Hugh's second major scriptural work, the Correctorium, relates closely to his preaching. As the name clearly suggests Hugh attempts in the Correctorium to correct the various mistranslations of the Vulgate which had crept into many circles of Scripture study. Because the Vulgate had been copied and re-copied so many times mistakes were unavoidable. The need for serious research is this matter had become apparent a century before Hugh but no one undertook the task until the Dominicans of Saint Jacques stepped forward. Hugh's method for re-establishing the original Vulgate was to work almost exclusively with the oldest manuscripts he could find. Some of the earliest manuscripts dated from the fourth century. In addition to these Latin texts of the Vulgate, Hugh also used Hebrew, Greek, and Syriac manuscripts. The difficulty with Hugh's Correctorium, however, is that he was working with the current assumption of the day, which was that the Vulgate was not the product of Saint Jerome. Hugh would therefore pass over a comment of Saint Jerome to select another source, which he believed to be closer to the original. This misapprehension would cause his work to fall into disrepute when later discoveries authenticated the authorship of the Vulgate to Saint Jerome. Hugh's Correctorium though remained ahead of its time in terms of critical thinking and inspired numerous other Dominican scholars to undertake the same task.

Hugh's dealings with the Vulgate did not end with his Correctorium, however. He also compiled its first verbal concordance, known as the Concordance of Saint Jacques. The immediate purpose of this work it seems was to provide the student of Scripture with a quick word reference. "In place of the present division into verses, Hugh divided each chapter of the Bible into seven equal parts, indicated by the first seven letters of the alphabet." The limitation of Hugh's concordance was that it listed where the word could be found in Scripture without listing it within the context of the verse. Despite this methodological shortcoming Dominican scholars were eager to follow in Hugh's footsteps and compile even more helpful concordances which were to list not only the word and the verse but also the meaning of the word in a particular passage

These three scriptural works, the Postillae, the Correctorium, and the Concordance of Saint Jacques were by no means Hugh of Saint Cher's only endeavors. Hugh also wrote a Commentary on the Sentences of Peter Lombard, since commenting on The Sentences was a prerequisite for all Masters of Theology at Paris. This work most likely was composed just after his first term as provincial, somewhere near 1230-1232. Among his other more famous theological works are De Doctrina (sive Preparatione) Cordis and Tractatus Super Missam seu Speculum Ecclesiae. In addition there are almost four hundred and thirty of his homilies extant in manuscript form. These sermons are all firmly grounded in Scripture as one would suspect from Hugh's academic background.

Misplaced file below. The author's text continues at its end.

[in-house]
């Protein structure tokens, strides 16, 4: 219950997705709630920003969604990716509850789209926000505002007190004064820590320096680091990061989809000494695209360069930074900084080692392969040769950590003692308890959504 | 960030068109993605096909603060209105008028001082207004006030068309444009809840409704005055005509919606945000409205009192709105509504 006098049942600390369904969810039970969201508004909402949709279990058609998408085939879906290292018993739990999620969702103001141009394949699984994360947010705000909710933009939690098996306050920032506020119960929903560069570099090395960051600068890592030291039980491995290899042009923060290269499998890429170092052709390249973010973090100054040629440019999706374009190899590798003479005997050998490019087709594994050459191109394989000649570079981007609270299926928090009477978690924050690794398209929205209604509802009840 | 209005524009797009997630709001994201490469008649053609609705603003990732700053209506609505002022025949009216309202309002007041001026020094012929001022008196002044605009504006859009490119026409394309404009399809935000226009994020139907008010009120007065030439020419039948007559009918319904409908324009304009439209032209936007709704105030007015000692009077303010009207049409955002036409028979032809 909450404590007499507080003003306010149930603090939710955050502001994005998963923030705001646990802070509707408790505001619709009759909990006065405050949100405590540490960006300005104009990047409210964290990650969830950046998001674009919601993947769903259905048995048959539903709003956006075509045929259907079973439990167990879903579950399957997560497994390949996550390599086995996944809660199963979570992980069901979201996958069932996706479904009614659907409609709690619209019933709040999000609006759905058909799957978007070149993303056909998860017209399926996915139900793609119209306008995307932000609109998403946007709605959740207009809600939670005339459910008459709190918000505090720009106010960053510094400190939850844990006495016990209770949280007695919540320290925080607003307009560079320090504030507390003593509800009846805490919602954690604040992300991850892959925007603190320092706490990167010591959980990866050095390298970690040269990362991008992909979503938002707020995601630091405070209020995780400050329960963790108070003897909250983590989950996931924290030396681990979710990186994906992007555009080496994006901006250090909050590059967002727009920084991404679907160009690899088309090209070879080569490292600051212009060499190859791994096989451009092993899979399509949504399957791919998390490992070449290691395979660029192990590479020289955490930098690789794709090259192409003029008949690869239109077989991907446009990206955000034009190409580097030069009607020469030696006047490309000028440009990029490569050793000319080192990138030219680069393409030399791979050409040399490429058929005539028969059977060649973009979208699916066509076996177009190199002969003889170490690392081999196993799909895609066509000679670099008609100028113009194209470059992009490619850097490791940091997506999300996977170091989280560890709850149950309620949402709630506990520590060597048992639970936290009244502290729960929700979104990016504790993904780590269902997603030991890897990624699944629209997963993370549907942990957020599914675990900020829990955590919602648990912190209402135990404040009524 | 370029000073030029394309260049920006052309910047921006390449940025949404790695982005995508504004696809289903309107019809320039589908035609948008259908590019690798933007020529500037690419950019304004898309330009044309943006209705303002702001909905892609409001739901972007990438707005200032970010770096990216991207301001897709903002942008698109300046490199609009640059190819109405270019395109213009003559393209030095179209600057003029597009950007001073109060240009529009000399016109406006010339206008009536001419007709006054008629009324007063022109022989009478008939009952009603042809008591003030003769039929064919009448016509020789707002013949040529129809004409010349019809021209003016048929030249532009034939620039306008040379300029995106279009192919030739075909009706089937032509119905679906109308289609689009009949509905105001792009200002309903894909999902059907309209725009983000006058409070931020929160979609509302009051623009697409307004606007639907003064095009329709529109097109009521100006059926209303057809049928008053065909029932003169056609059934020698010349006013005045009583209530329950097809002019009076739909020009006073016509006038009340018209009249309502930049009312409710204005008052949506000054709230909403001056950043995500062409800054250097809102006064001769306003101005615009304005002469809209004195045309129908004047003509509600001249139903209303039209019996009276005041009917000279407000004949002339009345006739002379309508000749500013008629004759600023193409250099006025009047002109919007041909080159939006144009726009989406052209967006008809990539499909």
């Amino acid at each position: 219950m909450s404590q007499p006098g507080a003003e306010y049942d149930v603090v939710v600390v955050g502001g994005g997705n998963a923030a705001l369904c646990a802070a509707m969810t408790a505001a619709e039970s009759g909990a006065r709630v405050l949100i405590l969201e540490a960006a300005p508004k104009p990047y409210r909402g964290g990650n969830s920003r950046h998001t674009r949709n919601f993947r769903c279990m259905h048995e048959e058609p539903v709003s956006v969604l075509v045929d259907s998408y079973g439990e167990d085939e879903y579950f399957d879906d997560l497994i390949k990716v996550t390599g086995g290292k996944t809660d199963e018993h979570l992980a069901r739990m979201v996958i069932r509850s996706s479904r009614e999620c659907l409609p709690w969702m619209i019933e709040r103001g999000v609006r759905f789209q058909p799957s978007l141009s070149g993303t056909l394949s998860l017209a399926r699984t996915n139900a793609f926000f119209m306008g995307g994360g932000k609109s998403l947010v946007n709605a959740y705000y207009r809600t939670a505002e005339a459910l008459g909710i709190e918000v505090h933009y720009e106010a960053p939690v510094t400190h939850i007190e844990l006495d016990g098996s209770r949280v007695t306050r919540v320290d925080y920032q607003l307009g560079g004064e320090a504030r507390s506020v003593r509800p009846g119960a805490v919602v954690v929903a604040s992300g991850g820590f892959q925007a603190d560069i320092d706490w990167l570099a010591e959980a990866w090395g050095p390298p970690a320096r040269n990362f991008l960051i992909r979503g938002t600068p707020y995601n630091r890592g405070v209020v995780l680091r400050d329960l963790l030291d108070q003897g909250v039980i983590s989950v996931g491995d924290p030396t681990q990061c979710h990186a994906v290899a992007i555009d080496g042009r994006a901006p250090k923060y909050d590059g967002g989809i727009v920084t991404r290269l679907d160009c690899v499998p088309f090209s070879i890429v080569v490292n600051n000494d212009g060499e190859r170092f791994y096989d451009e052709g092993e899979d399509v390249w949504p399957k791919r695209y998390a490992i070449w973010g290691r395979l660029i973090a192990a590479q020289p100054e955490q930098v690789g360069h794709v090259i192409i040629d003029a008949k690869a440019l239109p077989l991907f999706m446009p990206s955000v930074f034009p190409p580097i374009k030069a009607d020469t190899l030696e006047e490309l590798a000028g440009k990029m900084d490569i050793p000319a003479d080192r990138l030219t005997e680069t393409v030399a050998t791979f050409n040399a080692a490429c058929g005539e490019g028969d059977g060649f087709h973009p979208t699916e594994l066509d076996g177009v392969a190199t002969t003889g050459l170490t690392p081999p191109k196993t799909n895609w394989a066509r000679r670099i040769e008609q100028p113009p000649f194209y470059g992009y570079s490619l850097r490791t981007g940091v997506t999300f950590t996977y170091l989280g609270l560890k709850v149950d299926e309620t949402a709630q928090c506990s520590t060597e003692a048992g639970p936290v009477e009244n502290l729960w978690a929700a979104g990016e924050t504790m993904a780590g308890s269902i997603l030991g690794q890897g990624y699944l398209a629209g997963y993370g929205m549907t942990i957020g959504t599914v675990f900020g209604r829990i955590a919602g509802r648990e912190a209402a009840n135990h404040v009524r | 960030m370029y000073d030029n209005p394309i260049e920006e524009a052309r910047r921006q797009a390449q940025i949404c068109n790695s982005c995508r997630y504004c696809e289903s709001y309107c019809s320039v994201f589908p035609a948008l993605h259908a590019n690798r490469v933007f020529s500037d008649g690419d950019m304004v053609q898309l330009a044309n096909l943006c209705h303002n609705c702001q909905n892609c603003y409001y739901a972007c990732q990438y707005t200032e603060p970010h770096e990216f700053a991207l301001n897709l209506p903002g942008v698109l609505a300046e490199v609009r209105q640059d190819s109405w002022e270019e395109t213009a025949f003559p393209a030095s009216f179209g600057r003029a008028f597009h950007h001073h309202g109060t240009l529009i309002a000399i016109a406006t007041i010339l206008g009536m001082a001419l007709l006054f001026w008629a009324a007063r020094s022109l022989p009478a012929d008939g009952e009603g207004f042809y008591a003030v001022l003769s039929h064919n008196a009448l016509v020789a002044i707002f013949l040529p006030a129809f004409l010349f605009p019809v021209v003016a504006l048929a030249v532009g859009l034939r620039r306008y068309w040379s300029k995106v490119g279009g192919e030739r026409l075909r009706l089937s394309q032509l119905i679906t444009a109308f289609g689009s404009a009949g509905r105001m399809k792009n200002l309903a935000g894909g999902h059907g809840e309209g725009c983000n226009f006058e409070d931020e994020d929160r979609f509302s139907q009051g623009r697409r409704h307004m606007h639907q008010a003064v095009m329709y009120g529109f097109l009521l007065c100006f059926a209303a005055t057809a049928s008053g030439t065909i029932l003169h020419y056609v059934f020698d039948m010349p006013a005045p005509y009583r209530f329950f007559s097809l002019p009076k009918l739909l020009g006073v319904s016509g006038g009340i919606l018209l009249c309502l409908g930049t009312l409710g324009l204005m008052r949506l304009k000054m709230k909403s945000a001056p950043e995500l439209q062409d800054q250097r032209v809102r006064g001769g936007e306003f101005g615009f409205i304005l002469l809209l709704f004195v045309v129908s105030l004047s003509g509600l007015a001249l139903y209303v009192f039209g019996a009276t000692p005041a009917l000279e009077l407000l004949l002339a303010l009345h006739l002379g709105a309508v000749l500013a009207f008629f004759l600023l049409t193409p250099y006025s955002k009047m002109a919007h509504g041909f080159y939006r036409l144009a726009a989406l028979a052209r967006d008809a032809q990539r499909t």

Hugh's regency at Paris ended when he was elected provincial again in 1236. This election, however, did not end his academic interests; he continued to direct scholarly efforts at Saint Jacques even during this period (1236-1244). Then in 1244 as was noted above Hugh of Saint Cher was made a cardinal and began a new phase in his life. He was never to return again to the scholarly work which was the hallmark of his life before becoming a cardinal. While his experience as provincial would have given him wide exposure to the world of his day his service to the pope as cardinal and later as papal legate would far outweigh any of his previous travels.

These final years of Hugh's life (1244-1263) reveal his great diplomatic skill, certainly already evidenced in his earlier roles as a superior. Because of previous political problems, Pope Innocent IV was forced to reside in Lyons and there he made Hugh a cardinal. At Lyons Hugh fulfilled many duties and even participated in the Council of Lyons. One of Hugh's most well-known endeavors during this period was his organization of the Rule and liturgy for the Carmelite Order. He was then appointed to serve as the papal-legate to Germania (an area which today would includes such countries as Belgium, Poland, Germany, and Holland). This assignment involved a great deal of traveling, but in the end Hugh had accomplished a great deal both politically and ecclesiastically. He not only strengthened the Church's alliance with the German royalty, but he also brought needed reform to many dioceses and monasteries. Hugh then returned to Rome in 1254 and was soon after appointed the Sacred Penitentiary. In Rome he remained a papal advisor and confidant. After faithfully serving three popes, Innocent IV, Alexander IV, and Urban IV, he died in 1263. It is a great testimony to Hugh's accomplishments that the Order of Preachers should recognize his achievements by ascribing to him the same suffrages due a Master of the Order.

II. Hugh of Saint Cher's Spirituality of Preaching

To answer the question, "Why did Hugh of Saint Cher preach?", is complex and could be the subject of a lengthy discussion all its own. Preaching after all was the very reason for his mission as a Dominican. He entered the Order to undertake this specific task. He knew that his calling required him to be first and foremost a preacher. Hugh's entire life was dedicated to the tireless preaching of the Gospel. His range of preaching was wide and varied. One finds him preaching in the classroom at the University of Paris, the cloister of Saint Jacques, and in the papal court of Rome. Every project he undertook had preaching as its central motivating force. This is certainly evident in all of Hugh's work in Scripture, which appear to create an "ideology of preaching." This "ideology of preaching" is so evident that one scholar writes: :[T]he value of preaching and the responsibilities of the preacher were advertised with great persistence in the biblical teaching" of Hugh of Saint Cher. Hugh could not conceal his identity as a preacher.